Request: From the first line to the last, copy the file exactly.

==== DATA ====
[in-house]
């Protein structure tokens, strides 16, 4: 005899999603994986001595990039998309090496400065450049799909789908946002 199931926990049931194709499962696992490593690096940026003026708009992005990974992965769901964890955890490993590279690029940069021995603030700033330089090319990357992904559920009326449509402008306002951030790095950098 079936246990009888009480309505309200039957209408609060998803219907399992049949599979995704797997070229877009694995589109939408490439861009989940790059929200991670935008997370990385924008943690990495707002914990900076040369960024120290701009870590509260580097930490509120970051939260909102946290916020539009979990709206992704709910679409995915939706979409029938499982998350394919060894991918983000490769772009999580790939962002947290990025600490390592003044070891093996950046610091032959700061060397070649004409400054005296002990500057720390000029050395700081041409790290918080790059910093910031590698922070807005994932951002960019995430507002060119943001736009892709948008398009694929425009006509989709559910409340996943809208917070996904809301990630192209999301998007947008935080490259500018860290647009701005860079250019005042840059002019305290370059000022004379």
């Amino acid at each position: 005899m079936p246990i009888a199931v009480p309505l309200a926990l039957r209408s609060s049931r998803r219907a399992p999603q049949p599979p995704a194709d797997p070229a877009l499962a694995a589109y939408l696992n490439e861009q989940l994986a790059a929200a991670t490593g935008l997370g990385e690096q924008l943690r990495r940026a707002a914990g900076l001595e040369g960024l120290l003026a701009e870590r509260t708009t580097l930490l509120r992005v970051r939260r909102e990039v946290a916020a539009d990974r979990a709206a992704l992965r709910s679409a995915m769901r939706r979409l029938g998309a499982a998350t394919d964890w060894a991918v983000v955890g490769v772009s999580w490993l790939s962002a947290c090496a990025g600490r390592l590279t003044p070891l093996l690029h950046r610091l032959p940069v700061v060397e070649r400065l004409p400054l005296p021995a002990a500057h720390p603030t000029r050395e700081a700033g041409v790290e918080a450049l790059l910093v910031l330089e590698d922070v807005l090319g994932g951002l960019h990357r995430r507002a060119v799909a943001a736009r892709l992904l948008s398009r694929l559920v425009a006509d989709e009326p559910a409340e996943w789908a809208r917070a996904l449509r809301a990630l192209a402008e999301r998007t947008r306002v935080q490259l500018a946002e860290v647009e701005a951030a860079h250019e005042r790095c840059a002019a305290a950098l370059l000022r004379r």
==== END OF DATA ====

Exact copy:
[in-house]
């Protein structure tokens, strides 16, 4: 005899999603994986001595990039998309090496400065450049799909789908946002 199931926990049931194709499962696992490593690096940026003026708009992005990974992965769901964890955890490993590279690029940069021995603030700033330089090319990357992904559920009326449509402008306002951030790095950098 079936246990009888009480309505309200039957209408609060998803219907399992049949599979995704797997070229877009694995589109939408490439861009989940790059929200991670935008997370990385924008943690990495707002914990900076040369960024120290701009870590509260580097930490509120970051939260909102946290916020539009979990709206992704709910679409995915939706979409029938499982998350394919060894991918983000490769772009999580790939962002947290990025600490390592003044070891093996950046610091032959700061060397070649004409400054005296002990500057720390000029050395700081041409790290918080790059910093910031590698922070807005994932951002960019995430507002060119943001736009892709948008398009694929425009006509989709559910409340996943809208917070996904809301990630192209999301998007947008935080490259500018860290647009701005860079250019005042840059002019305290370059000022004379």
């Amino acid at each position: 005899m079936p246990i009888a199931v009480p309505l309200a926990l039957r209408s609060s049931r998803r219907a399992p999603q049949p599979p995704a194709d797997p070229a877009l499962a694995a589109y939408l696992n490439e861009q989940l994986a790059a929200a991670t490593g935008l997370g990385e690096q924008l943690r990495r940026a707002a914990g900076l001595e040369g960024l120290l003026a701009e870590r509260t708009t580097l930490l509120r992005v970051r939260r909102e990039v946290a916020a539009d990974r979990a709206a992704l992965r709910s679409a995915m769901r939706r979409l029938g998309a499982a998350t394919d964890w060894a991918v983000v955890g490769v772009s999580w490993l790939s962002a947290c090496a990025g600490r390592l590279t003044p070891l093996l690029h950046r610091l032959p940069v700061v060397e070649r400065l004409p400054l005296p021995a002990a500057h720390p603030t000029r050395e700081a700033g041409v790290e918080a450049l790059l910093v910031l330089e590698d922070v807005l090319g994932g951002l960019h990357r995430r507002a060119v799909a943001a736009r892709l992904l948008s398009r694929l559920v425009a006509d989709e009326p559910a409340e996943w789908a809208r917070a996904l449509r809301a990630l192209a402008e999301r998007t947008r306002v935080q490259l500018a946002e860290v647009e701005a951030a860079h250019e005042r790095c840059a002019a305290a950098l370059l000022r004379r």